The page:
Interlocking is the glue that physically prevents a signalman from being able to signal two or more trains onto the same piece of line at the same time. For many years the mechanical interlocking was provided by a series of sliding bars called tappets interacting with locking bars, the latter fitted with a series of locks.
Locking of this sort is still used at surviving mechanical lever signal boxes on our national railway network and on railway networks in many parts of the world. Heritage railways, in particular, continue to use tappet interlocking and will be doing so for many years to come.
Despite this and the fact that the principles involved are the foundation on which nearly all signalling past, present and future depends they remain something of a mystery to many people.
This paper, written by one of our members, Reg Instone, describes the history and principles of the tappet locking systems used in one form or another by so many railway companies and signalling equipment manufacturers. Modellers who wish to replicate prototype signalling and use it correctly on their layouts also need an understanding of interlocking and this is an excellent primer in the subject.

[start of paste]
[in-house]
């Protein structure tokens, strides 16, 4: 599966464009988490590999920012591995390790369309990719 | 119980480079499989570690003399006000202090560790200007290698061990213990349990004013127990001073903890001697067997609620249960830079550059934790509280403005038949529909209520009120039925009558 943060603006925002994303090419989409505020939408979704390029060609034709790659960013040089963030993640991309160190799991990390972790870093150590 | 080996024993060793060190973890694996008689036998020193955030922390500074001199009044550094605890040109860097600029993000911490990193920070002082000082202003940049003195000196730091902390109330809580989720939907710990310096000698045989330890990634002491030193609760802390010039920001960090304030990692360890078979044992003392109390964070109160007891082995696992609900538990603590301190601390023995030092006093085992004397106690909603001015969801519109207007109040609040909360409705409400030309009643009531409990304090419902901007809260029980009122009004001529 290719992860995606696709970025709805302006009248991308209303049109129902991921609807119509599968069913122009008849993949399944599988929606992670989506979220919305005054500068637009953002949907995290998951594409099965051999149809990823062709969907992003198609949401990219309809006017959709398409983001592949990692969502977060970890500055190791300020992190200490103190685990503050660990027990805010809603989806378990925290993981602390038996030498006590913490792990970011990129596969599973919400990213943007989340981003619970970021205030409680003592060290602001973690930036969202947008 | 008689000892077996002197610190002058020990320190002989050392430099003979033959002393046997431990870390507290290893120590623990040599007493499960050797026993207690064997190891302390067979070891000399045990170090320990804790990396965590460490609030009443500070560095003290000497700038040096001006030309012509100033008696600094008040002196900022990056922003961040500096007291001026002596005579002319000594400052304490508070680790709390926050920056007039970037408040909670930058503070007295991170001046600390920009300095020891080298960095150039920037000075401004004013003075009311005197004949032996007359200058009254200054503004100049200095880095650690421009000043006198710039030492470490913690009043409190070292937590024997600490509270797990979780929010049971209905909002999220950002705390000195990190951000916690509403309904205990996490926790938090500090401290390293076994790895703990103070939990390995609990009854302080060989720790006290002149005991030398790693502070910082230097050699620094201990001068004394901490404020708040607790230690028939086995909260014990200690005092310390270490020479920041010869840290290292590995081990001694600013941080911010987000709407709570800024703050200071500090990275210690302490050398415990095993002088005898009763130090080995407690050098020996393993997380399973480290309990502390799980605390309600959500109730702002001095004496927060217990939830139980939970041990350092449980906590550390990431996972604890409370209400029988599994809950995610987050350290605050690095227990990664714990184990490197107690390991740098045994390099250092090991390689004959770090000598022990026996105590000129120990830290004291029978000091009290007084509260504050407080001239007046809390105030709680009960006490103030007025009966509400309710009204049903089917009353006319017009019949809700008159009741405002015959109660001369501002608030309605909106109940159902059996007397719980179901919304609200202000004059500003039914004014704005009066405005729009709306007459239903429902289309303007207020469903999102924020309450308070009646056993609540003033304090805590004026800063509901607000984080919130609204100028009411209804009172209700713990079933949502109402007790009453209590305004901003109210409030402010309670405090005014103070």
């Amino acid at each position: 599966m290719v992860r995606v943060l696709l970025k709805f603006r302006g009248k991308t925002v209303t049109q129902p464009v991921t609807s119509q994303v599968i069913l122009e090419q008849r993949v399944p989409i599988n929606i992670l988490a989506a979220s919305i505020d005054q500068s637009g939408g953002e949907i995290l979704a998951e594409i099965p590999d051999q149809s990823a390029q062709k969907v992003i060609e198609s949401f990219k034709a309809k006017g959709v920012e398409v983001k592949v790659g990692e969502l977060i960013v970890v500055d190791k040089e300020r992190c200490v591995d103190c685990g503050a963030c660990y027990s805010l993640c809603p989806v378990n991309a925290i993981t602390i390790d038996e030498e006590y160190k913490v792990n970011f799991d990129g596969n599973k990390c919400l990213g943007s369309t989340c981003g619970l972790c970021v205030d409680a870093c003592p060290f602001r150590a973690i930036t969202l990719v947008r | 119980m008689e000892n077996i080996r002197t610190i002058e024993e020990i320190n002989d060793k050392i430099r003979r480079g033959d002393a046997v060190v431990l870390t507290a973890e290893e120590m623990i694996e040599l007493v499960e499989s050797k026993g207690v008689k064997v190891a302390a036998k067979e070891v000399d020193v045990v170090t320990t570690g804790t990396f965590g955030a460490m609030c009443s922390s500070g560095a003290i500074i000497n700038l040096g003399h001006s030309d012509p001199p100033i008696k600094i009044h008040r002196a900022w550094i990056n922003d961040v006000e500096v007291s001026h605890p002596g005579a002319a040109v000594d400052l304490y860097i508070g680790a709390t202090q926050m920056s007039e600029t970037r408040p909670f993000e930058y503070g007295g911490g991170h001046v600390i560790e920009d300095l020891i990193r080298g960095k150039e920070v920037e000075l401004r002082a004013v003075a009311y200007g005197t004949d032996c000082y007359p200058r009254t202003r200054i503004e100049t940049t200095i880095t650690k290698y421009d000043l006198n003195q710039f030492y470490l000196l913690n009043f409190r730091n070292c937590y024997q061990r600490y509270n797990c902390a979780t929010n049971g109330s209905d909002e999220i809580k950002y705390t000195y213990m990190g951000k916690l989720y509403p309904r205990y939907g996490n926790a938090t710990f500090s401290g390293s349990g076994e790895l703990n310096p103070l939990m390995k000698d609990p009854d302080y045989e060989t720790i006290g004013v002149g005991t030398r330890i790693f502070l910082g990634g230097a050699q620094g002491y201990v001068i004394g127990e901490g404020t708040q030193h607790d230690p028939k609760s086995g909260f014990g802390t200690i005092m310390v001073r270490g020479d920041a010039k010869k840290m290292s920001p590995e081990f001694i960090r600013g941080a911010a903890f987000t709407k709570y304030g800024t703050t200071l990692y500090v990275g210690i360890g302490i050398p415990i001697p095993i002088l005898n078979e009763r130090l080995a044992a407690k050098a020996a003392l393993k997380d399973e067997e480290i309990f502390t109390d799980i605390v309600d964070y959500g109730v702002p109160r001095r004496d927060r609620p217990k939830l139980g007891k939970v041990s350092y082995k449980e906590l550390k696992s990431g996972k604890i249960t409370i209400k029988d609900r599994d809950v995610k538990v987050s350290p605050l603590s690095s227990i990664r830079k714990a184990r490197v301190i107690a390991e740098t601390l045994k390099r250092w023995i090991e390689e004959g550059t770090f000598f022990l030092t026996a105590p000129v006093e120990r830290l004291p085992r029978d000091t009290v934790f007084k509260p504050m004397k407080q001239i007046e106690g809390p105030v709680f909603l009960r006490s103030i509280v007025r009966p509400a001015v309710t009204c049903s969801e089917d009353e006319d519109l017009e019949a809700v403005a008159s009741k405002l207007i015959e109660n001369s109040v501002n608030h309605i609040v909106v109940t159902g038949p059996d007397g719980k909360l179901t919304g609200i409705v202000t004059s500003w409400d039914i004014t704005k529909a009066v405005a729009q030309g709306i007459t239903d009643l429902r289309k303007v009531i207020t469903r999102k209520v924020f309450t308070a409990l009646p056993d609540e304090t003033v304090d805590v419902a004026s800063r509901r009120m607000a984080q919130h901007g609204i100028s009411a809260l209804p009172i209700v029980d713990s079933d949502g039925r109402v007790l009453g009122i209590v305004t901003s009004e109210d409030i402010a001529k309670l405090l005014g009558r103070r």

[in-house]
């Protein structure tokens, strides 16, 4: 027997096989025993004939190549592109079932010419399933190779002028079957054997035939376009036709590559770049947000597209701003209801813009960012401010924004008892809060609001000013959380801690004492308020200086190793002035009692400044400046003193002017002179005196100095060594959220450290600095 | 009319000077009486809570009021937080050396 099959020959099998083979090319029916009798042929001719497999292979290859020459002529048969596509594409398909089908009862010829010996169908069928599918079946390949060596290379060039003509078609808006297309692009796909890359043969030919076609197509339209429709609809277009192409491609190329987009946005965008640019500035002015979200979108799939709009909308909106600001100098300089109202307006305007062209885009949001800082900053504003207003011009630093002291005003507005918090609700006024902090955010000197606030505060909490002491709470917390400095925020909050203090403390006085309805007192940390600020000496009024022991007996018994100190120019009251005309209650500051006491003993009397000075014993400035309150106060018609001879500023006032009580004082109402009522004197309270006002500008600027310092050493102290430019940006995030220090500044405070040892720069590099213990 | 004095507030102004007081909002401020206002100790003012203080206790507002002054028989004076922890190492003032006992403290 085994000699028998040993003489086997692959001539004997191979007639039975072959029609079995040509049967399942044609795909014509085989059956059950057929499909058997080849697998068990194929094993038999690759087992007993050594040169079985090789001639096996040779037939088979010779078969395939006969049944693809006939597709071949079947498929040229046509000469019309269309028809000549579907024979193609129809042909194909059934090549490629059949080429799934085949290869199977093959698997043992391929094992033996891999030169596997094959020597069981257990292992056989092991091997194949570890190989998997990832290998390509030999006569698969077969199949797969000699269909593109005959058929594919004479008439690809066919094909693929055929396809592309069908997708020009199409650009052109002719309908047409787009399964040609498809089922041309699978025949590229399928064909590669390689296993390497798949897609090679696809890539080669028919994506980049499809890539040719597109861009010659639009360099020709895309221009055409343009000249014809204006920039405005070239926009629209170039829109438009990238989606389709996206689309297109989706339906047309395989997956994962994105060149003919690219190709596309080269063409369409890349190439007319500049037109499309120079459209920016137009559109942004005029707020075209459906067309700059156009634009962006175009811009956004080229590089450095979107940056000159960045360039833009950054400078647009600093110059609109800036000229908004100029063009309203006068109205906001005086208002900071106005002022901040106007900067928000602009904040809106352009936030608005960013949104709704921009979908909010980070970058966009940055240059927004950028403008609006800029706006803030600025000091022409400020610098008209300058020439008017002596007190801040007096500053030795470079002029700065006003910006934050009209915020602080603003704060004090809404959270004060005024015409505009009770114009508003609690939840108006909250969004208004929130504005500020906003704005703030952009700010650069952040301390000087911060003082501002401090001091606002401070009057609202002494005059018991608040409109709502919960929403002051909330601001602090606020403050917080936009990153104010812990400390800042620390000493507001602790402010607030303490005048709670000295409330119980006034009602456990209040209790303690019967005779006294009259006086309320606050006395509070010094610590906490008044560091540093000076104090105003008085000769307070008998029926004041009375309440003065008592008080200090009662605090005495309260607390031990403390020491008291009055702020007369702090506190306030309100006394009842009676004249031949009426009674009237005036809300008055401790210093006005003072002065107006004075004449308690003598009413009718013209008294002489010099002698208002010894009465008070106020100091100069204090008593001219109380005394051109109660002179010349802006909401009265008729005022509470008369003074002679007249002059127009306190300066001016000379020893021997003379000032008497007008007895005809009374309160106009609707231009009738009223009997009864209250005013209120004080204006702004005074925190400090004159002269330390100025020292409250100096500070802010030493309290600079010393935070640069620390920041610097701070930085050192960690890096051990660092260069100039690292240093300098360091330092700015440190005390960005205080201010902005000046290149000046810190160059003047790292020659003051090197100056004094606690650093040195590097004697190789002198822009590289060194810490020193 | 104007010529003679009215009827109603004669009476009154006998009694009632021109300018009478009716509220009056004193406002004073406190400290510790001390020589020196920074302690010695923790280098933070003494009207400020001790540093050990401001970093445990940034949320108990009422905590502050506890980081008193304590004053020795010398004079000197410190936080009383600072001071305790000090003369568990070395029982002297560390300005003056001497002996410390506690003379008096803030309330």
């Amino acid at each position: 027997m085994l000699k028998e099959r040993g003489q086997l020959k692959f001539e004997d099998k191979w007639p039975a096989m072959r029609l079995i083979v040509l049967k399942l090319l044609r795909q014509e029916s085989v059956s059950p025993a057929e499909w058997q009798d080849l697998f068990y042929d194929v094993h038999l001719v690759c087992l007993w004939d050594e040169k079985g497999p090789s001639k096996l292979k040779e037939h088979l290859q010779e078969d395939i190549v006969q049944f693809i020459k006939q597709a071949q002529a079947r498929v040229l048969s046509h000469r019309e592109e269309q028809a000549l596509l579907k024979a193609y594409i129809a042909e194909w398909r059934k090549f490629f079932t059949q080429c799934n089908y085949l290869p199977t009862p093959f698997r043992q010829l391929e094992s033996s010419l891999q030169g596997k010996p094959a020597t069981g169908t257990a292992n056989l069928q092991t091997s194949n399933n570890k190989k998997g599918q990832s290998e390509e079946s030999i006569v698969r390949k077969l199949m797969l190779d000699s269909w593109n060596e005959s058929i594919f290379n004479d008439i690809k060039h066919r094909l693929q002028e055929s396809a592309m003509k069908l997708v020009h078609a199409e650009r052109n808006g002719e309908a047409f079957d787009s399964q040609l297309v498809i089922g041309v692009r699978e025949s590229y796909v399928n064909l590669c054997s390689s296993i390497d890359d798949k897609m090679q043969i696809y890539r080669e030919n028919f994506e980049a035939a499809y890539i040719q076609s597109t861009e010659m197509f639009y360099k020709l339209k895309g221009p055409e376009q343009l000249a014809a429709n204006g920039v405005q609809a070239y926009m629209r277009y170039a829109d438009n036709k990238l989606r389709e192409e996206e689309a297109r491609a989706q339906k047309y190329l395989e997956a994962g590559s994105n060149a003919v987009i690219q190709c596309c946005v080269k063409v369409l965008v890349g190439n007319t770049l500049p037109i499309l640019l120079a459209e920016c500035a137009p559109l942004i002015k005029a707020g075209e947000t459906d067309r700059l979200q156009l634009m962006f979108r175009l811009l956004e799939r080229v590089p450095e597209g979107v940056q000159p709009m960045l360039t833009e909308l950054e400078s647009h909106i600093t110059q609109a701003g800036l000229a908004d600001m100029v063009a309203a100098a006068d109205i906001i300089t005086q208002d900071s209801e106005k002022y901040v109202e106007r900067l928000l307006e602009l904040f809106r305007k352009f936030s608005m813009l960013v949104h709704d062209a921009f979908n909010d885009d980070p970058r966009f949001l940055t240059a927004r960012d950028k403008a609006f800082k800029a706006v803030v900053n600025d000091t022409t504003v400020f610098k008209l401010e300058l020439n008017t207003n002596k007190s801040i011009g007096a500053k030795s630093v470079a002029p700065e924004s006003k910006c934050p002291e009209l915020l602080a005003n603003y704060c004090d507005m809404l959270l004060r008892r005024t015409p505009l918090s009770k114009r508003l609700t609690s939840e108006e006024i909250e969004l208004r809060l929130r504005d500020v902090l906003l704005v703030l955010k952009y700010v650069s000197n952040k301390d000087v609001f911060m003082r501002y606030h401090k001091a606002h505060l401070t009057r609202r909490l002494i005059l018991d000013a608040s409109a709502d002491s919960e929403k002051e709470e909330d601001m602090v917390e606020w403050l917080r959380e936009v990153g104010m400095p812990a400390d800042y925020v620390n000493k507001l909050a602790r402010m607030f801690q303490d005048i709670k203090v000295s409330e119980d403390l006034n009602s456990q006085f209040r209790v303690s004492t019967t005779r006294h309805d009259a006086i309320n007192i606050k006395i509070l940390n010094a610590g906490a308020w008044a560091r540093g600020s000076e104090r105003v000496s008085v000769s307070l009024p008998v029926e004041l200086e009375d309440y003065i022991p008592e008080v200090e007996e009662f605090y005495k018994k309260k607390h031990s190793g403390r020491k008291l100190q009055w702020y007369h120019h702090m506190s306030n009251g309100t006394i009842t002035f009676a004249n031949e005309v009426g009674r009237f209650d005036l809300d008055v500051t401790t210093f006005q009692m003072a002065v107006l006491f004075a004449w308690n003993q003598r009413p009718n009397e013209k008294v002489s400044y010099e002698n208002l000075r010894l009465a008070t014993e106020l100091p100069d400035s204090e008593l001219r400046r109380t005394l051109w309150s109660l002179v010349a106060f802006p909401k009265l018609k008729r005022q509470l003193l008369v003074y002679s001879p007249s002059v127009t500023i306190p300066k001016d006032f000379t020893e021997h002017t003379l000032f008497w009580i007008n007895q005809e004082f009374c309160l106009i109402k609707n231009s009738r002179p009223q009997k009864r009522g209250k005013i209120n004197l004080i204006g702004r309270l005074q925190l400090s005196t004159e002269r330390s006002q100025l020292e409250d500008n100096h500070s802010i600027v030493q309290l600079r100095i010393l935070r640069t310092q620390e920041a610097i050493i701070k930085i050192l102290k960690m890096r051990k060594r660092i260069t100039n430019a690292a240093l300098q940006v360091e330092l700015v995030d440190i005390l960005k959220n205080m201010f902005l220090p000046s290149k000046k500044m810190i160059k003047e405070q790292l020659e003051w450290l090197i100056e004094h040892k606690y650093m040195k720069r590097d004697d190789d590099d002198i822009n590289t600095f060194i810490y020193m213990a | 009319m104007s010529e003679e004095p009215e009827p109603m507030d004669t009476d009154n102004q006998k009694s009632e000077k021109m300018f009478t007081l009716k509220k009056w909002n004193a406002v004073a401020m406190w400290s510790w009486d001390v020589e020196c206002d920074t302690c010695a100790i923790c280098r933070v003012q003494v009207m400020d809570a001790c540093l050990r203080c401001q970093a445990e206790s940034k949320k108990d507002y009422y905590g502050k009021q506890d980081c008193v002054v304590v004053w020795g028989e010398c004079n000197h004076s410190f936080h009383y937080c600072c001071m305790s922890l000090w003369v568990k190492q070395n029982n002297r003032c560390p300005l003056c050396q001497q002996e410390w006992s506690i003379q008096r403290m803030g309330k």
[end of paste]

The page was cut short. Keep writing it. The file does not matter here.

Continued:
This signalling paper is supplied as a photocopied booklet. Copies are created to order - we don't keep piles of them on the shelves - so there can easily be a three week gap between you ordering and the booklet dropping through your letter box. The wait will be worth it!
Need this on a different media? Contact us via the link at the bottom of the page and we'll see what we can do.
Principles of Tappet Interlocking
- Product Code: SS-SP-1-BK
- Availability: In Stock